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  • Some of the reason why adult life can be  greyer and more miserable than it should  

  • be is that our earliest years are generally made  up of a prolonged and highly formative encounter  

  • with the idea of obedience. Throughout childhoodthere is little doubt that the path to maturity  

  • must involve doing a litany of substantially  unpleasant things demanded of us by figures of  

  • authority whom we cannot question. No one asks if  we would be particularly interested in learning  

  • about the angles of triangles or what a volt  really is, but we obey in any case. We give over  

  • our days and much of our evenings and weekends  to complying with an agenda elaborated for us  

  • by people whose concern with our happiness is  at best highly abstract. We put on our blue  

  • or grey jumper and sit at a desk and study the  plotline of Macbeth or the chemical properties  

  • of heliumand trust that our boredom  and distaste must be substantially wrong

  • We then become inclined to extend this attitude  into our dealings with the wider world.  

  • We assume that what we particularly want should  never be the important factor. We opt for a career  

  • on the basis thatto othersit looks like the  right thing to subscribe to. At parties we'll be  

  • able to answer the question what do you do? in  a way thatby consensusis unobjectionable  

  • or somewhat impressive. At the same time, we  learn to see freedom as both appealing and,  

  • in a way, absurd. We'll be free, we feel, when we  don't have anything else to fill our time with:  

  • on Saturday mornings or when we're retired. In the process, we become highly adept at  

  • rationalising our frustrations. We tell ourselves  that we have no option. We have to stick with a  

  • job that we resent or a marriage that has grown  stale because (we say) we need the money or our  

  • friends would be disappointed or it's the  kind of thing everyone like us has to do.  

  • We become geniuses at elaborating excuses that  make our unhappiness look necessary and sane.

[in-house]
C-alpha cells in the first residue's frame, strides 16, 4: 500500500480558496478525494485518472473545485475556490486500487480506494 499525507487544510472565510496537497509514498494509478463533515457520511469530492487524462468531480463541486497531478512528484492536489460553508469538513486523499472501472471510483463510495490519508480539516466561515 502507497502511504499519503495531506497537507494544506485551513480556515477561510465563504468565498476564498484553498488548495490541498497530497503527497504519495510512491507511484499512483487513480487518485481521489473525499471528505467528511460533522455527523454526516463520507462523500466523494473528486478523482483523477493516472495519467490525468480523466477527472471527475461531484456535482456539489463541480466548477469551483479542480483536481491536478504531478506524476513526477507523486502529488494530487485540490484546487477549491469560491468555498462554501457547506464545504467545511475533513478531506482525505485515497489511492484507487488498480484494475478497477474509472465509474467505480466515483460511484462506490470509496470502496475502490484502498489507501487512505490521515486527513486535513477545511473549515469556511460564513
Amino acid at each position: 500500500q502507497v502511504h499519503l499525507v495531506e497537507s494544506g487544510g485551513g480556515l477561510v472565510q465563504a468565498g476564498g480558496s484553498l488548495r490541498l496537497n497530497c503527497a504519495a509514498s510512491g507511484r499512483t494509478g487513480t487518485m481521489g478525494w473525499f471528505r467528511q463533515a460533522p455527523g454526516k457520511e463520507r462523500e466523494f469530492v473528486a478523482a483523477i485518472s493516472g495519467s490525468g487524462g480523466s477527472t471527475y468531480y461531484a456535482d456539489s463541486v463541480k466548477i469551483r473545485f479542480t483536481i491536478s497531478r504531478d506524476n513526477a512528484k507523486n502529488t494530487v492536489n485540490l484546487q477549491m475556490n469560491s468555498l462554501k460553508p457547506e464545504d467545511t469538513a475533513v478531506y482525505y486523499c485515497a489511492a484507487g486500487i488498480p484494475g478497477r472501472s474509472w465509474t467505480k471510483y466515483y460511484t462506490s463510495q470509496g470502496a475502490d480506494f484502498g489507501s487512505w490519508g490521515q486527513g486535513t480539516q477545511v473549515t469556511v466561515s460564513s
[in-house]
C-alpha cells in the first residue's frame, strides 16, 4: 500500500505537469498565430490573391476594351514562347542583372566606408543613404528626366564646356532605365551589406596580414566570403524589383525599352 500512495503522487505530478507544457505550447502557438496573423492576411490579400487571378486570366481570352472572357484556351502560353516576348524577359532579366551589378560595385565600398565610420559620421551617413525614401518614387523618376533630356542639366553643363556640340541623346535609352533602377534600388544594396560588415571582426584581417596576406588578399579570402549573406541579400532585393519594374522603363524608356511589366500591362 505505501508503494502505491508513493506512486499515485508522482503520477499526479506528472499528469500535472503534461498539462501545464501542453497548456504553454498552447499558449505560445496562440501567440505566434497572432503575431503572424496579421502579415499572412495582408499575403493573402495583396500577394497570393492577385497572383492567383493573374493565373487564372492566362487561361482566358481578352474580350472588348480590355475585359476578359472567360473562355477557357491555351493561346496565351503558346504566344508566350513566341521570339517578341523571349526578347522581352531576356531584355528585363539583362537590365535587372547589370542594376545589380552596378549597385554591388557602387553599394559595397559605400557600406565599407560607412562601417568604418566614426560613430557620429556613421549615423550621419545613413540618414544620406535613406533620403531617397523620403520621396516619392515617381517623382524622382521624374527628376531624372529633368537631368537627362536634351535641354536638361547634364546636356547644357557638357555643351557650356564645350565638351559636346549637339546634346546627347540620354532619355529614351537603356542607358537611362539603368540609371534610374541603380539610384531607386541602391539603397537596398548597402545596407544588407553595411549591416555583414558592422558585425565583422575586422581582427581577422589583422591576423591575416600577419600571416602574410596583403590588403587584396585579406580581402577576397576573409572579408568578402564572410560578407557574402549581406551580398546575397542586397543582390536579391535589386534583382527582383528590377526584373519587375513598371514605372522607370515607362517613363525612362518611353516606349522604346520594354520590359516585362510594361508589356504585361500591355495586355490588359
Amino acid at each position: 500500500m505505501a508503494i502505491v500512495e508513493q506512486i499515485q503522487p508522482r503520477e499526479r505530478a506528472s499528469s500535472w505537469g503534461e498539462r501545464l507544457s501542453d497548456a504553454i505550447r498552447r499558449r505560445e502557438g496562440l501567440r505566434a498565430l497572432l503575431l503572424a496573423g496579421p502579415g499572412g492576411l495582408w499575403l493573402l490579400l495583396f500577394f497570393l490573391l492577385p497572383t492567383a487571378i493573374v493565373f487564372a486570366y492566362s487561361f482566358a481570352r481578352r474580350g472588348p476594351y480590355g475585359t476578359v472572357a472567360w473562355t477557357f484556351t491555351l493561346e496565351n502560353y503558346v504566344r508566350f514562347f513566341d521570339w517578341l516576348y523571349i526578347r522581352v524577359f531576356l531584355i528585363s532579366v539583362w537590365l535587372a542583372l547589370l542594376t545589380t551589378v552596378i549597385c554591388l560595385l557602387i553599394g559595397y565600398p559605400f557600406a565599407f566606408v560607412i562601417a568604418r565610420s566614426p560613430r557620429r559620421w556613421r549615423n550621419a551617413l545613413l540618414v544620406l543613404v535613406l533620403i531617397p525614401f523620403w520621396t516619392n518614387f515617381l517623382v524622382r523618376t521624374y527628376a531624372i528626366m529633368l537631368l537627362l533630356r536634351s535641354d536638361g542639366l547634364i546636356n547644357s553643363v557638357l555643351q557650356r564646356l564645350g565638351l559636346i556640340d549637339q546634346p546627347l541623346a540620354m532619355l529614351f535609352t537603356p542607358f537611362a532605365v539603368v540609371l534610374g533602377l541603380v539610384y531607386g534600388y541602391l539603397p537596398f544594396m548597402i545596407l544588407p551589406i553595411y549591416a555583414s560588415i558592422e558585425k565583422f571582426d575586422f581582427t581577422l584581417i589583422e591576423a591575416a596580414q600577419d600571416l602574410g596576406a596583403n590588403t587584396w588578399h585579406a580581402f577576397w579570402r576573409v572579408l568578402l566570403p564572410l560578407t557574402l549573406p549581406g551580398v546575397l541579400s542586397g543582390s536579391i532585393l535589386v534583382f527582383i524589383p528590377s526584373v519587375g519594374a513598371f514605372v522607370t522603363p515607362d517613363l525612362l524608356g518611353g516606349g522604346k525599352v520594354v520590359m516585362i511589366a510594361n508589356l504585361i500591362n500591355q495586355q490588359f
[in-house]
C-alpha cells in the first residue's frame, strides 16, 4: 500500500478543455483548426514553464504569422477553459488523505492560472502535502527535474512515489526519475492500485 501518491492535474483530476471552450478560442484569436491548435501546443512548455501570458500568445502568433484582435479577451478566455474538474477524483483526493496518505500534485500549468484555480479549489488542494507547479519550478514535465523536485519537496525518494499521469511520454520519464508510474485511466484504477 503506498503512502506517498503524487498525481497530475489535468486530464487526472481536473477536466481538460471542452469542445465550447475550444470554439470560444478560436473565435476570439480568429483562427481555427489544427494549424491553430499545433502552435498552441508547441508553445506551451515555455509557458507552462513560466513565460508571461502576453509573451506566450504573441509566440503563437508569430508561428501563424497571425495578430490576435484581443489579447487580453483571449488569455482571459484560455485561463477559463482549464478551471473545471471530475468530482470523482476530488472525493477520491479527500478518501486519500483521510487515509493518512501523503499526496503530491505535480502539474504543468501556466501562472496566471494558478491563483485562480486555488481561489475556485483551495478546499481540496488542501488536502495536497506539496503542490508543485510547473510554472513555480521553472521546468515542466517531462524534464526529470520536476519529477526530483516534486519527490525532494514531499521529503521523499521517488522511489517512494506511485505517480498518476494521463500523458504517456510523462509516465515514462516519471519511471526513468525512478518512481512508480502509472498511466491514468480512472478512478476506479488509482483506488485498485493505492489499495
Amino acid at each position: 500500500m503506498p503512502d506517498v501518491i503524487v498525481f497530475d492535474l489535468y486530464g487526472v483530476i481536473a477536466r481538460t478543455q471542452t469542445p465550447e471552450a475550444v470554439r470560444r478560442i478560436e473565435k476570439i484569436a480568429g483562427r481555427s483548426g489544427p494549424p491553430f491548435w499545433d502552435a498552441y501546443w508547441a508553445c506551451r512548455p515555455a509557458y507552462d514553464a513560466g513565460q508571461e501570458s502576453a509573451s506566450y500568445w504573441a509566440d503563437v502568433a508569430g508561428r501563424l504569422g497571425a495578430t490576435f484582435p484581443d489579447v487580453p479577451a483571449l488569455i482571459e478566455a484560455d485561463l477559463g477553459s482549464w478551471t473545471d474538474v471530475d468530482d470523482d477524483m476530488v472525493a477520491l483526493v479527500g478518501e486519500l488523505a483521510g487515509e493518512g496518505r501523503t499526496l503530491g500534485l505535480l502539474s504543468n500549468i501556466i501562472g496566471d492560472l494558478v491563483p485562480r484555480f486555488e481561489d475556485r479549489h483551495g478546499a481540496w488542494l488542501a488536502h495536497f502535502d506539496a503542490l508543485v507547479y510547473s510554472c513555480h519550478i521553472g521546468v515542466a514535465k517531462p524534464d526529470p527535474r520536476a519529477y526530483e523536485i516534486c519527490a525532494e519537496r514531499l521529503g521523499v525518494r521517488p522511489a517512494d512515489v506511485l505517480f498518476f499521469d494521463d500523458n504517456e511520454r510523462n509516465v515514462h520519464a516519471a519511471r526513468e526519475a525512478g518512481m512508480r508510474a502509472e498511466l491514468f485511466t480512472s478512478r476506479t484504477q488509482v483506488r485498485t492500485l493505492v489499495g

• The mid-twentieth century British psychoanalyst  Donald Winnicott encountered many patientsoften  

  • high-performing and prestigious oneswho were  in acute distress because they were, as he put it,  

  • 'too good.' They had never felt the  inner freedom and security to say no,  

  • largely because their earliest caregivers would  have viewed the expression of their authentic  

  • feelings as a threatening insurrection they had to  quash. Winnicott proposed that health could only  

  • come about from counteracting this tendency to  subordinate too quicklyand too trustinglyto  

  • the preferences of others, including people who  might claim to care a lot about us. Being 'bad' in  

  • a salutary way in Winnicott's vision wouldn't have  to mean breaking the law or becoming aggressive;  

  • it would mean finding the inner freedom to do  things others might find disconcerting on the  

  • basis that we, our authentic selveshave a sincere wish to explore them.  

  • It would be founded on a very profound  view that others can never ultimately  

  • be the best custodians of our lives, for  their instincts about what's acceptable  

  • haven't been formed on the basis of  a deep knowledge of our unique needs

  • We tend to fantasise about freedom in terms of  not having to work or of being able to take off on  

  • long trips. But if we dig into its core, freedom  really means no longer being beholden to the  

  • expectations of others. We may, quite freely, work  very hard or stay at home during the holidays. The  

  • decisive factor is our willingness to disappointto upset or to disconcert others in doing so.  

  • We don't need to relish thiswe may by nature  be inclined to get on well with as many people  

  • as possible. But we can live with the idea that  our central choices might not meet with general  

  • approval. At the party, we can risk someone  not being at all impressed by what we do,  

  • or regarding our living arrangements as unorthodox  or our opinions as odd. But we don't mind too  

  • muchbecause we've become free. Our sense of  what our life is about is no longer so confused  

  • with the notion of meeting the  expectations of others. To be free,  

  • ultimately, is to be devotedin ways that might  be strenuousto meeting our own expectations.

  • How to overcome your childhood is a book that teaches us how character is developed. The concept of emotional inheritance. The formation of our concepts of being good or bad and the impact of parental styles of love on the way we choose adult partners.

Some of the reason why adult life can be  greyer and more miserable than it should  

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B1 freedom basis substantially earliest highly authentic

How to Stop Being a 'good' Boy or Girl

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    林宜悉 posted on 2020/11/25
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